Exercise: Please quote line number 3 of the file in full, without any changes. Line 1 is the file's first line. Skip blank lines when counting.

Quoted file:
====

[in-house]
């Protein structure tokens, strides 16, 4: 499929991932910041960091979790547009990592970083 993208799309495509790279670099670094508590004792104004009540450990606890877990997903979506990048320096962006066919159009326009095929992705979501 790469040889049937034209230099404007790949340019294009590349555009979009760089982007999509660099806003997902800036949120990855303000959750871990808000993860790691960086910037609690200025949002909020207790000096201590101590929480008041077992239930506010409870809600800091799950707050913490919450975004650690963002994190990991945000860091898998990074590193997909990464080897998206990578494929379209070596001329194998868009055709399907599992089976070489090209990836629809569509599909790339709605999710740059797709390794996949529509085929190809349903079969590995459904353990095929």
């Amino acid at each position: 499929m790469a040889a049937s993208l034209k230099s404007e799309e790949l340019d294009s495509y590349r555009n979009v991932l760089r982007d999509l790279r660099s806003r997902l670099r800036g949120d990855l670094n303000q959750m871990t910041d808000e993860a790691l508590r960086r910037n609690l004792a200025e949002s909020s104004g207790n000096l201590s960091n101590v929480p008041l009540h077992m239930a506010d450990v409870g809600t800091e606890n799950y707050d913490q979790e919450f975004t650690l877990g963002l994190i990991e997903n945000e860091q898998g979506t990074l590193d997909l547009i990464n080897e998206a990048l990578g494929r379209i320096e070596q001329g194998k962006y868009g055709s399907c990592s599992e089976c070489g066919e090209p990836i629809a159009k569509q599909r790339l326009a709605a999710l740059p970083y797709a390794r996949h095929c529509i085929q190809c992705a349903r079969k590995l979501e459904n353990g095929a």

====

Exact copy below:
């Amino acid at each position: 499929m790469a040889a049937s993208l034209k230099s404007e799309e790949l340019d294009s495509y590349r555009n979009v991932l760089r982007d999509l790279r660099s806003r997902l670099r800036g949120d990855l670094n303000q959750m871990t910041d808000e993860a790691l508590r960086r910037n609690l004792a200025e949002s909020s104004g207790n000096l201590s960091n101590v929480p008041l009540h077992m239930a506010d450990v409870g809600t800091e606890n799950y707050d913490q979790e919450f975004t650690l877990g963002l994190i990991e997903n945000e860091q898998g979506t990074l590193d997909l547009i990464n080897e998206a990048l990578g494929r379209i320096e070596q001329g194998k962006y868009g055709s399907c990592s599992e089976c070489g066919e090209p990836i629809a159009k569509q599909r790339l326009a709605a999710l740059p970083y797709a390794r996949h095929c529509i085929q190809c992705a349903r079969k590995l979501e459904n353990g095929a």